Not a few in the audience had their own terminal cases of the “whoop whoops” so prevalent in theater today (and one might snipe at the snippets of songs), but one may easily ignore their robotic ecstasy in favor of one's own enjoyment of a display of talent that is almost overwhelming. Olivo (a Tony winner for “West Side Story”), with not one but two dazzling entrances, is breathtaking, and Tveit (first seen in these parts at North Shore Music Theatre's 2007 “Three Musketeers”) is equally magnetic. Burstein has never been better (and as a six time Tony nominee, this just may be his time), supremely in character even when in darkness. Ngaujah (Tony winner for his title role in Fela!), portrays effectively a suggestion of disability and a heart and soul on full display. Rojas and Hurder provide an seductively amusing subplot and some scorching numbers. There's a dynamo of a trio in Jacqueline B. Arnold, Holly James and Jeigh Madjus. And then there is the entire ensemble of triple-threat singers who can also dance and act, under the complex but eternally focused Direction by Alex Timbers.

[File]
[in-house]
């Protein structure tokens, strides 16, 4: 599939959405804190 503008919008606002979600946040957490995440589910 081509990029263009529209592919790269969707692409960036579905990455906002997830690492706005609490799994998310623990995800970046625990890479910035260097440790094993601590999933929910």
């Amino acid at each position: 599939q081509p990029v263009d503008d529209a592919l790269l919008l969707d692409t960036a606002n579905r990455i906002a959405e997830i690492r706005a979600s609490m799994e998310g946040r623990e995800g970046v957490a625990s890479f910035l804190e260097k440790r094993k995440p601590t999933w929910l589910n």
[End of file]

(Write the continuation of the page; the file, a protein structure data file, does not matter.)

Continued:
Aaron Tveit, Sahr Ngaujah & Ricky Rojas in "Moulin Rouge! The Musical"
(photo: Matthew Murphy)